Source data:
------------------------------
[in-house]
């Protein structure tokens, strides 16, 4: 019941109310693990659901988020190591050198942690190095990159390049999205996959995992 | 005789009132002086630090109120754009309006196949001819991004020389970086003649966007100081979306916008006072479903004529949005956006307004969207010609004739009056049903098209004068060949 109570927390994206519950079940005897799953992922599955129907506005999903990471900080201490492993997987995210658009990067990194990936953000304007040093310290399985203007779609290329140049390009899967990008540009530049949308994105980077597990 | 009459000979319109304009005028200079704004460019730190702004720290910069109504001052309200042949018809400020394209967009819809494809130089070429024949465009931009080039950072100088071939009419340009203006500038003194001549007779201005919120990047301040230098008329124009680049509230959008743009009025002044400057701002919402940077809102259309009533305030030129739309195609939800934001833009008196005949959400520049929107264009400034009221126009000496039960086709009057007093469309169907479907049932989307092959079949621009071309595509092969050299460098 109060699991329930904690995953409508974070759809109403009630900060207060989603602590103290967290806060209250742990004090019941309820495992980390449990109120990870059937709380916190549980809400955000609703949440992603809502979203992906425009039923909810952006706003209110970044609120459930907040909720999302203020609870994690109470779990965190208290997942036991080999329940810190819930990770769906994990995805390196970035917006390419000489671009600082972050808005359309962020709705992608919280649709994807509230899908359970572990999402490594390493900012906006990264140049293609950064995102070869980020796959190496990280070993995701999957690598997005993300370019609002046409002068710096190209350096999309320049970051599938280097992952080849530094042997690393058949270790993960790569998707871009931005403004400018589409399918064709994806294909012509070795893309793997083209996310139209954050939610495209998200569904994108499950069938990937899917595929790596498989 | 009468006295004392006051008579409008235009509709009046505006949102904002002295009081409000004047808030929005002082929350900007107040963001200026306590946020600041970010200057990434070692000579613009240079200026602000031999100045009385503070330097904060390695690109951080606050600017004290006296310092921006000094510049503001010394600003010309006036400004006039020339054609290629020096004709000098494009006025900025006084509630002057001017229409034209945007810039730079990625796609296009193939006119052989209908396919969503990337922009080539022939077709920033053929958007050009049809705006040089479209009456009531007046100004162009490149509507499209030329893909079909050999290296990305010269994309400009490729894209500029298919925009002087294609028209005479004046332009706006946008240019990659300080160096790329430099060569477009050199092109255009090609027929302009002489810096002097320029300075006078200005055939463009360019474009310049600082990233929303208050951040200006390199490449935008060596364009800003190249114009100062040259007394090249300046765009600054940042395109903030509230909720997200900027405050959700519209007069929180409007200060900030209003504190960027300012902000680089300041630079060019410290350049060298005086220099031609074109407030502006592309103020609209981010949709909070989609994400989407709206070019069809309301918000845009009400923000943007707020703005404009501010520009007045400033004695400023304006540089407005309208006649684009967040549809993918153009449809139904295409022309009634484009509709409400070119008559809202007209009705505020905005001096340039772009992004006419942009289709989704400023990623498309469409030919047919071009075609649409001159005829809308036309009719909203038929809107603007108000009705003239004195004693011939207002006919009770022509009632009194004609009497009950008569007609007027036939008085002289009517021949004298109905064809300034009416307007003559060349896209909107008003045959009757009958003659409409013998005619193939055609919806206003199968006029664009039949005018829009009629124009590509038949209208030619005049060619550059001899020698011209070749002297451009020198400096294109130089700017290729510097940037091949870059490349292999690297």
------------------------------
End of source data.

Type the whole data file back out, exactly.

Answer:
[in-house]
């Protein structure tokens, strides 16, 4: 019941109310693990659901988020190591050198942690190095990159390049999205996959995992 | 005789009132002086630090109120754009309006196949001819991004020389970086003649966007100081979306916008006072479903004529949005956006307004969207010609004739009056049903098209004068060949 109570927390994206519950079940005897799953992922599955129907506005999903990471900080201490492993997987995210658009990067990194990936953000304007040093310290399985203007779609290329140049390009899967990008540009530049949308994105980077597990 | 009459000979319109304009005028200079704004460019730190702004720290910069109504001052309200042949018809400020394209967009819809494809130089070429024949465009931009080039950072100088071939009419340009203006500038003194001549007779201005919120990047301040230098008329124009680049509230959008743009009025002044400057701002919402940077809102259309009533305030030129739309195609939800934001833009008196005949959400520049929107264009400034009221126009000496039960086709009057007093469309169907479907049932989307092959079949621009071309595509092969050299460098 109060699991329930904690995953409508974070759809109403009630900060207060989603602590103290967290806060209250742990004090019941309820495992980390449990109120990870059937709380916190549980809400955000609703949440992603809502979203992906425009039923909810952006706003209110970044609120459930907040909720999302203020609870994690109470779990965190208290997942036991080999329940810190819930990770769906994990995805390196970035917006390419000489671009600082972050808005359309962020709705992608919280649709994807509230899908359970572990999402490594390493900012906006990264140049293609950064995102070869980020796959190496990280070993995701999957690598997005993300370019609002046409002068710096190209350096999309320049970051599938280097992952080849530094042997690393058949270790993960790569998707871009931005403004400018589409399918064709994806294909012509070795893309793997083209996310139209954050939610495209998200569904994108499950069938990937899917595929790596498989 | 009468006295004392006051008579409008235009509709009046505006949102904002002295009081409000004047808030929005002082929350900007107040963001200026306590946020600041970010200057990434070692000579613009240079200026602000031999100045009385503070330097904060390695690109951080606050600017004290006296310092921006000094510049503001010394600003010309006036400004006039020339054609290629020096004709000098494009006025900025006084509630002057001017229409034209945007810039730079990625796609296009193939006119052989209908396919969503990337922009080539022939077709920033053929958007050009049809705006040089479209009456009531007046100004162009490149509507499209030329893909079909050999290296990305010269994309400009490729894209500029298919925009002087294609028209005479004046332009706006946008240019990659300080160096790329430099060569477009050199092109255009090609027929302009002489810096002097320029300075006078200005055939463009360019474009310049600082990233929303208050951040200006390199490449935008060596364009800003190249114009100062040259007394090249300046765009600054940042395109903030509230909720997200900027405050959700519209007069929180409007200060900030209003504190960027300012902000680089300041630079060019410290350049060298005086220099031609074109407030502006592309103020609209981010949709909070989609994400989407709206070019069809309301918000845009009400923000943007707020703005404009501010520009007045400033004695400023304006540089407005309208006649684009967040549809993918153009449809139904295409022309009634484009509709409400070119008559809202007209009705505020905005001096340039772009992004006419942009289709989704400023990623498309469409030919047919071009075609649409001159005829809308036309009719909203038929809107603007108000009705003239004195004693011939207002006919009770022509009632009194004609009497009950008569007609007027036939008085002289009517021949004298109905064809300034009416307007003559060349896209909107008003045959009757009958003659409409013998005619193939055609919806206003199968006029664009039949005018829009009629124009590509038949209208030619005049060619550059001899020698011209070749002297451009020198400096294109130089700017290729510097940037091949870059490349292999690297």